Appeal from a judgment of the Erie County Court (Michael L. D'Amico, J.), rendered April 23, 2007. The judgment convicted defendant, upon a jury verdict, of burglary in the second degree, criminal mischief in the fourth degree and criminal possession of stolen property in the fifth degree.
Published by New York State Law Reporting Bureau pursuant to Judiciary Law § 431.
This opinion is uncorrected and subject to revision before publication in the Official Reports.
PRESENT: MARTOCHE, J.P., SMITH, FAHEY, AND PINE, JJ.
It is hereby ORDERED that the judgment so appealed from is unanimously affirmed.
Defendant appeals from a judgment convicting him following a jury trial of, inter alia, burglary in the second degree (Penal Law § 140.25 ) and criminal mischief in the fourth degree (§ 145.00 ). We reject the contention of defendant that County Court erred in refusing to suppress his statements to the police. With respect to the first statement, we conclude that the court properly determined that defendant was not in custody when the statement was made and thus that no Miranda warnings were required. It is well settled that "[t]he standard for assessing a suspect's custodial status is whether a reasonable person innocent of any wrongdoing would believe that he or she was not free to leave" (People v Paulman, 5 NY3d 122, 129; see People v Harris, 48 NY2d 208, 215; People v Yukl, 25 NY2d 585, 589, cert denied 400 US 851), and we conclude that a reasonable person in defendant's circumstances who was innocent of any wrongdoing would have felt free to leave (see generally People v Hardy, 223 AD2d 839, 840). With respect to the second statement, we conclude that the record supports the court's determination that defendant spontaneously made that statement, i.e., it was not "the product of express questioning or its functional equivalent' " (People v Bryant, 59 NY2d 786, 788, rearg dismissed 65 NY2d 638, quoting Rhode Island v Innis, 446 US 291, 300-301), and thus Miranda warnings also were not required with respect to that statement.
Contrary to the further contention of defendant, the evidence is legally sufficient to support the conviction of criminal mischief inasmuch as the People established that he "[i]ntentionally damage[d] property of another person" (Penal Law § 145.00 ; see People v Baroody, 221 AD2d 980, lv denied 87 NY2d 970). " Property is that of another person, for purposes of [Penal Law article 145], if anyone, other than the defendant, has a possessory or proprietary interest in such tangible property. Actual legal title need not be in such other person' " (Donnino, Practice Commentary, McKinney's Cons Laws of NY, Book 39, Penal Law § 145.00). Here, the People presented evidence from which the jury could infer that someone other than defendant had a proprietary or possessory interest in the property at issue.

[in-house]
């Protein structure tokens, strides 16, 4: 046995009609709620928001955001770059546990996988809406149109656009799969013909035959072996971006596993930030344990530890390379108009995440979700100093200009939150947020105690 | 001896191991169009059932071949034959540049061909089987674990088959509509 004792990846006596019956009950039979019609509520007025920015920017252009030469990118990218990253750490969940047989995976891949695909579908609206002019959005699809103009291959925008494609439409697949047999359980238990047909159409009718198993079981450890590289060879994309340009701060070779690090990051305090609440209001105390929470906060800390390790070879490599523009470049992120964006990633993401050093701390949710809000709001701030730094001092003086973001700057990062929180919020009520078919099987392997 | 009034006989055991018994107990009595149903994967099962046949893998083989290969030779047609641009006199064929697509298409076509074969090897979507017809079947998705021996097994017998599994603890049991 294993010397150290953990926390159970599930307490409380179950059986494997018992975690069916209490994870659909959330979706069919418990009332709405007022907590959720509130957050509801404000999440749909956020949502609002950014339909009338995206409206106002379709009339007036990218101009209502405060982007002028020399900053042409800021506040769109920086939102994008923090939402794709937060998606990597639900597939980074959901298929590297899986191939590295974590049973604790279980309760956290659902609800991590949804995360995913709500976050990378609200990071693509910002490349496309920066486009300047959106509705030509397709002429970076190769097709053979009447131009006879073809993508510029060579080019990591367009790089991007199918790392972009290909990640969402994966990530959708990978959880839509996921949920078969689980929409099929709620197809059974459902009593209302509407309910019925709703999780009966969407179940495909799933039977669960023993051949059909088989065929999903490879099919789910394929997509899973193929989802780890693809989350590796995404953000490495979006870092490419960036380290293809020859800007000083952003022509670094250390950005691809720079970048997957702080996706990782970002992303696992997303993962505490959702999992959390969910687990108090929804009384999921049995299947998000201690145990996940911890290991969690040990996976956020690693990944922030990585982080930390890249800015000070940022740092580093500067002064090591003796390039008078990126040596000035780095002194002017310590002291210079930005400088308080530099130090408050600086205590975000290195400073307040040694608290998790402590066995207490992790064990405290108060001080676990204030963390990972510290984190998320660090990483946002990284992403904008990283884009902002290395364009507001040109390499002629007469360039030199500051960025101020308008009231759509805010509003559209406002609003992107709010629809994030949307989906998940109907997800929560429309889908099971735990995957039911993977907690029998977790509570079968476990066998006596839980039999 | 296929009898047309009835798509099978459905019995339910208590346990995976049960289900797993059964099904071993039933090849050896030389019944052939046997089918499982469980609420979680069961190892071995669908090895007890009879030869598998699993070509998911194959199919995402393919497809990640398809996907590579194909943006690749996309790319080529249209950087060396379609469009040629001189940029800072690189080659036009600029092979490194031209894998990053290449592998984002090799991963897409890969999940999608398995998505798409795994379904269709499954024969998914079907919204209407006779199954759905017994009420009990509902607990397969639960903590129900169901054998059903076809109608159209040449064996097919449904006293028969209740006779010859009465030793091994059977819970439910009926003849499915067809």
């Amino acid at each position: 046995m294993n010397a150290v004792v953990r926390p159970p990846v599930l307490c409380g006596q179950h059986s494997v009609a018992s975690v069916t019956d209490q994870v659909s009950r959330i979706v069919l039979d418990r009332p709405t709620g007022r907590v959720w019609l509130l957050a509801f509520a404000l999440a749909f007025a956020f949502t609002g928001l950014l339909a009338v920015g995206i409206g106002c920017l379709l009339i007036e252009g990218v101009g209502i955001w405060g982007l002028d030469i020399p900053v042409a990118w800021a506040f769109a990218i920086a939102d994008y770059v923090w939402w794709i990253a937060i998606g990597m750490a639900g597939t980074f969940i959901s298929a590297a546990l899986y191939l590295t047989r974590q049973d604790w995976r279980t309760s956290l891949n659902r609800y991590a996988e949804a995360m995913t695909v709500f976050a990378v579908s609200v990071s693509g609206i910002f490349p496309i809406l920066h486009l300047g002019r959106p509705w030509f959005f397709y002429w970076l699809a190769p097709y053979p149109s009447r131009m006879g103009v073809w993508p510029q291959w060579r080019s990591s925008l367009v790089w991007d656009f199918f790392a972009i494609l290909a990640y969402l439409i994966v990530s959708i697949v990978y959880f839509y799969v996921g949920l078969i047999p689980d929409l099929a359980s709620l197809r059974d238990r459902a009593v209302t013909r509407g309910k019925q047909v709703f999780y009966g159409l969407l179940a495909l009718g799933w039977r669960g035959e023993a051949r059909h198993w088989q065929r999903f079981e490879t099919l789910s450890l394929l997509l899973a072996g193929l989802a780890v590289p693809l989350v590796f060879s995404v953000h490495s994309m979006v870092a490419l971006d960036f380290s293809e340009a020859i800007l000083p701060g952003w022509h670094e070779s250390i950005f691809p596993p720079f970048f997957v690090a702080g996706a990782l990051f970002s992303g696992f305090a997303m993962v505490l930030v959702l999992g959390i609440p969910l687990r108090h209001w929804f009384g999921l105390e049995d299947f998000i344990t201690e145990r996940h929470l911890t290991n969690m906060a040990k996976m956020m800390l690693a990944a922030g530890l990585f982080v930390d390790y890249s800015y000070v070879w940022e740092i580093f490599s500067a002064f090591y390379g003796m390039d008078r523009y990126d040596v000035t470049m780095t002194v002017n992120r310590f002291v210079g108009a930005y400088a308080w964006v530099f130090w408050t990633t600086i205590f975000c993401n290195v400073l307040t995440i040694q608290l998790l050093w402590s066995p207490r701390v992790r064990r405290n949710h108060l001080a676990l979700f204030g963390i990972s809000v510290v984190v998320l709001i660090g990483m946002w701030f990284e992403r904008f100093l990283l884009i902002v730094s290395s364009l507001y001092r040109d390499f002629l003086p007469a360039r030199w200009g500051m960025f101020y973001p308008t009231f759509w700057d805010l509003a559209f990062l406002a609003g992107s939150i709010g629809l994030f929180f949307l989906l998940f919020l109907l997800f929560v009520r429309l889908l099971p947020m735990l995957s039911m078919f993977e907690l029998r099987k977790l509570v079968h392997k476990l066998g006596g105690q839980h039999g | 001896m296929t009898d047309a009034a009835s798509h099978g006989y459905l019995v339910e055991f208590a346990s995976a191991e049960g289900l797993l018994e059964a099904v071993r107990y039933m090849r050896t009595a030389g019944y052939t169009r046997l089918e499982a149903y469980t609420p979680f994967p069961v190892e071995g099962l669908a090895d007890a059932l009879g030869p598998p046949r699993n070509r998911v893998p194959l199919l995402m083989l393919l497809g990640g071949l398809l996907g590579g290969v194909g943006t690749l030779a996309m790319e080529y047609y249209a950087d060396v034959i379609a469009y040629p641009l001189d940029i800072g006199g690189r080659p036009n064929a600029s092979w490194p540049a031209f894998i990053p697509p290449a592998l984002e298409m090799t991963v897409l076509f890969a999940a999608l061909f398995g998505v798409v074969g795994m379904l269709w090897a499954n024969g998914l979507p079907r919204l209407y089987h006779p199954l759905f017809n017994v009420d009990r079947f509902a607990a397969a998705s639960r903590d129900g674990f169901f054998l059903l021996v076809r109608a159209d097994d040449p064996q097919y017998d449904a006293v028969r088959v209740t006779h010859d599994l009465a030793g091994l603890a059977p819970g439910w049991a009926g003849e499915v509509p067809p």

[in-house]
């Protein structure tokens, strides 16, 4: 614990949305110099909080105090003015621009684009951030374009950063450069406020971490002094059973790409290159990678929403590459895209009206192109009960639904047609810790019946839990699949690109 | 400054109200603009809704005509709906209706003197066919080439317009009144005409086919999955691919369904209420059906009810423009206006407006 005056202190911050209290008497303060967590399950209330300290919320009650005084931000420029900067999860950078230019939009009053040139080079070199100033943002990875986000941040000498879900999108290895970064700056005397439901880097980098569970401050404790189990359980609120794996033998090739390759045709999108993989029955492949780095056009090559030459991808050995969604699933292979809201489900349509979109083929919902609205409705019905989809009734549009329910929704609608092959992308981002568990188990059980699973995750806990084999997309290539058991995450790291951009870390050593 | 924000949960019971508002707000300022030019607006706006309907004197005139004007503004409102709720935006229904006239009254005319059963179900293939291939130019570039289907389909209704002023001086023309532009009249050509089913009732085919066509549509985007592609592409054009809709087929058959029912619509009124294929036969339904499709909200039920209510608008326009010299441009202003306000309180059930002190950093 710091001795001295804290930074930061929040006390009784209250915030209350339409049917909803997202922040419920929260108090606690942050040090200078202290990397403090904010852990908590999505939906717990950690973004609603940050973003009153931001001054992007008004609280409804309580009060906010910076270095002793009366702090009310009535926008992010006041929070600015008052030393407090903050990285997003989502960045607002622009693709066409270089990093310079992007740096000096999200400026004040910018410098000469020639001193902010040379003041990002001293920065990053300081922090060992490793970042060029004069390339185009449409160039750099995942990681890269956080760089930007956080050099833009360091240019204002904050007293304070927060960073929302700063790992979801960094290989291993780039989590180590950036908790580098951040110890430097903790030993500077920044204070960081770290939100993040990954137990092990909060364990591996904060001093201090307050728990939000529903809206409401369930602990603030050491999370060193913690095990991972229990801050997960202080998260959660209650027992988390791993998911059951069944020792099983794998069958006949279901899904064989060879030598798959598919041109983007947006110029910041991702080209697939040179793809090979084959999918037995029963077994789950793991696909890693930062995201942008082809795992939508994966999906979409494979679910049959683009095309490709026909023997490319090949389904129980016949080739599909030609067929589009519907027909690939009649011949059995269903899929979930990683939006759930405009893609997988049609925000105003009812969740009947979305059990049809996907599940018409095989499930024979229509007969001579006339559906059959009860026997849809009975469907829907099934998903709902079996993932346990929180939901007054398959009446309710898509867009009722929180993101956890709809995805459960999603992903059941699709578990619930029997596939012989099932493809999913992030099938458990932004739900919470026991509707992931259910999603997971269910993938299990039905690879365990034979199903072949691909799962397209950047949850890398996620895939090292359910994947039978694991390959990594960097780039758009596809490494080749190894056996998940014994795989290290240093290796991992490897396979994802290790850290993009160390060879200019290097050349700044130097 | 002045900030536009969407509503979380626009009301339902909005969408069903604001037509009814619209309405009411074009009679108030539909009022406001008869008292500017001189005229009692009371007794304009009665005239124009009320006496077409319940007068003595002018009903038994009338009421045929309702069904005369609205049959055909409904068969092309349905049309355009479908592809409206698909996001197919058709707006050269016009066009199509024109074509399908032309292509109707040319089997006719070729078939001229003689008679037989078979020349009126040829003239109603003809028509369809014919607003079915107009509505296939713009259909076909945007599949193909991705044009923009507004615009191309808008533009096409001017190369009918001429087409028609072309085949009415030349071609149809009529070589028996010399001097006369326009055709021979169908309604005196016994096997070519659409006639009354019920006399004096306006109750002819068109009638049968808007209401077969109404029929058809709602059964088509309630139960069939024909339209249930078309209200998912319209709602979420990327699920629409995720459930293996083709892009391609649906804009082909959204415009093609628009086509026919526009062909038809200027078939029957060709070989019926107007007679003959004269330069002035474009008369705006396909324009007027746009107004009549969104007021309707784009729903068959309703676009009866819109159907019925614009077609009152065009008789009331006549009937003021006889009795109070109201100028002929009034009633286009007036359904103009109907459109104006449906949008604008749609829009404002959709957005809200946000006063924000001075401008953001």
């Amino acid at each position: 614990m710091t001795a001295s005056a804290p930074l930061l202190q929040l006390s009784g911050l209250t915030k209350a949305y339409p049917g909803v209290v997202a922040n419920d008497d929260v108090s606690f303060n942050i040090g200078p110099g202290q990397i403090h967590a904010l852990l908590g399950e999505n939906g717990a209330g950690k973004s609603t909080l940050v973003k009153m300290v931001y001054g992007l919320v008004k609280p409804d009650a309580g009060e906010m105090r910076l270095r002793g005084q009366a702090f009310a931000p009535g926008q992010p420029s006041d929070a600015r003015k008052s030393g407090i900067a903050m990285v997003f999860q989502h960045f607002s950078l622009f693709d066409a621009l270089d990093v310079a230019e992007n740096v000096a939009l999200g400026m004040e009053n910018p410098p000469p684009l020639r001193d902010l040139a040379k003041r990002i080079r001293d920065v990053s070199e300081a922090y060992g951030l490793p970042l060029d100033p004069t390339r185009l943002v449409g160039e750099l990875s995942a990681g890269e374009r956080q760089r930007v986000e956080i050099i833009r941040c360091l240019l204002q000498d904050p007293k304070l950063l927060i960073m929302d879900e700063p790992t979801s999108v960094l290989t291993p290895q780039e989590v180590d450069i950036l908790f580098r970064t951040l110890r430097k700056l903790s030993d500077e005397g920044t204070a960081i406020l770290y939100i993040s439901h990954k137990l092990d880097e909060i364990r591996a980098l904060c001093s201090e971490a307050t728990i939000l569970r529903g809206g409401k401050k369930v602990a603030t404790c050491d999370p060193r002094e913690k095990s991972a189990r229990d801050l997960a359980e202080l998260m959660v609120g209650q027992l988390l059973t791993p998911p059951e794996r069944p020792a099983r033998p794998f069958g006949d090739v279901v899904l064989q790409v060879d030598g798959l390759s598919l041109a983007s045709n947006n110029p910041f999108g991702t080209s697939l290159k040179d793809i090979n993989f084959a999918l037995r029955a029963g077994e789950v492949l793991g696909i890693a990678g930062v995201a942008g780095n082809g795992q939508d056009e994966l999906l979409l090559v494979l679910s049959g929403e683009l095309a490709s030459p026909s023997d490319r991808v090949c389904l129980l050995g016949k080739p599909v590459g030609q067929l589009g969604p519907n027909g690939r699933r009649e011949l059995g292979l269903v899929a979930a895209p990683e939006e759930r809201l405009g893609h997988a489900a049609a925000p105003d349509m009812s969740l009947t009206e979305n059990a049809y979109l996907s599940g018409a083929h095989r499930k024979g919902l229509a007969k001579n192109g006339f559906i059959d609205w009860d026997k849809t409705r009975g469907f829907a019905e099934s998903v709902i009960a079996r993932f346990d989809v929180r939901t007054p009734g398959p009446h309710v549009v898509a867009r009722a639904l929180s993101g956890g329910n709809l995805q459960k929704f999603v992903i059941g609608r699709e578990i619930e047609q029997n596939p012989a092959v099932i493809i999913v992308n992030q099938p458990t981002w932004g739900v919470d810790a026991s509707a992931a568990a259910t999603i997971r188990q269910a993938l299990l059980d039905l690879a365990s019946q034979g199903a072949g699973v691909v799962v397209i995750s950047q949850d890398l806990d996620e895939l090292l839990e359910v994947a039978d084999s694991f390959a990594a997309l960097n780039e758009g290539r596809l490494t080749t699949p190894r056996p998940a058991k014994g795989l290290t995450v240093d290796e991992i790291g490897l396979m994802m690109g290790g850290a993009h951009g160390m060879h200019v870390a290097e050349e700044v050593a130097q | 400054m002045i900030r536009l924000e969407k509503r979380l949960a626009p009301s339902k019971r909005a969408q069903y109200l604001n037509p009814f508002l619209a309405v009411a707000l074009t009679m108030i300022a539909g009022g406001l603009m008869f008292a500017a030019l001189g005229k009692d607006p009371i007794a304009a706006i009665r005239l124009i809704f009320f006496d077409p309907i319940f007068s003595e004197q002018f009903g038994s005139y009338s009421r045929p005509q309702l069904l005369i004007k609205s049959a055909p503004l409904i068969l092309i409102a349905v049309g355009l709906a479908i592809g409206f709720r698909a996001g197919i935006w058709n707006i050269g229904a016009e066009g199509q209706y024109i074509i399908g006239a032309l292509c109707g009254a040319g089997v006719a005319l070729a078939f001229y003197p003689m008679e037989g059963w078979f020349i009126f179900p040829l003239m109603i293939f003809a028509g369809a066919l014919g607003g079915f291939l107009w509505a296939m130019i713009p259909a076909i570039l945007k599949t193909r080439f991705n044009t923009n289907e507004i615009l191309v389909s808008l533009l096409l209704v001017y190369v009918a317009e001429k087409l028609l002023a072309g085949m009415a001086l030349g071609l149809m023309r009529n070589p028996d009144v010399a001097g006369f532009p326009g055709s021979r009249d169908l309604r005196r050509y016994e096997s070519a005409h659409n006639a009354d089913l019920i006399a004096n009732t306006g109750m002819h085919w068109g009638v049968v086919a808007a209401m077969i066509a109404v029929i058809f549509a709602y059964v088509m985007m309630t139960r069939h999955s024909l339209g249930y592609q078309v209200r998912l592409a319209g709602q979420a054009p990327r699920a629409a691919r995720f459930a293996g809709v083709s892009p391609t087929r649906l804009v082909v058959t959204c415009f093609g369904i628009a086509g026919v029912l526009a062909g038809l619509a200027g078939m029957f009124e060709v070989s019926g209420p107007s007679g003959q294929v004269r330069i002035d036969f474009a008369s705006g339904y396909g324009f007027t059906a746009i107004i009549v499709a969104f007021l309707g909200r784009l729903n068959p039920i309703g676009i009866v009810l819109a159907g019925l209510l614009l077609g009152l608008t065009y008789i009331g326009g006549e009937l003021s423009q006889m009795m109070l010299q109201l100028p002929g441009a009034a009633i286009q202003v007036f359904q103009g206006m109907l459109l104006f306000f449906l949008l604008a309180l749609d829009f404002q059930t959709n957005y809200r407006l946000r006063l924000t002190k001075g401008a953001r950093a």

We reject the contention of defendant that the court erred in denying his request for a waiver of the mandatory surcharge. "Although the court erred in determining that it lacked authority pursuant to CPL 420.40 (2) to [waive] the mandatory surcharge, we nevertheless conclude that defendant offered no credible and verifiable information establishing that the surcharge would work an unreasonable hardship on defendant over and above the ordinary hardship suffered by other indigent inmates' " (People v Kistner, 291 AD2d 856). Defendant failed to preserve for our review his contention concerning the jury instruction on recent, exclusive possession of the fruits of a crime (see People v Purdie, 50 AD3d 347, lv denied 10 NY3d 963; see generally People v Nunez, 51 AD3d 1398, 1400, lv denied 11 NY3d 792; People v Wiley, 50 AD3d 1546, lv denied 10 NY3d 965). In any event, that contention lacks merit because "[t]he court's jury instruction on the permissible inference arising from recent, exclusive possession of stolen property in the absence of a believable innocent explanation' correctly stated the law" (Purdie, 50 AD3d at 347).
Finally, the sentence is not unduly harsh or severe.
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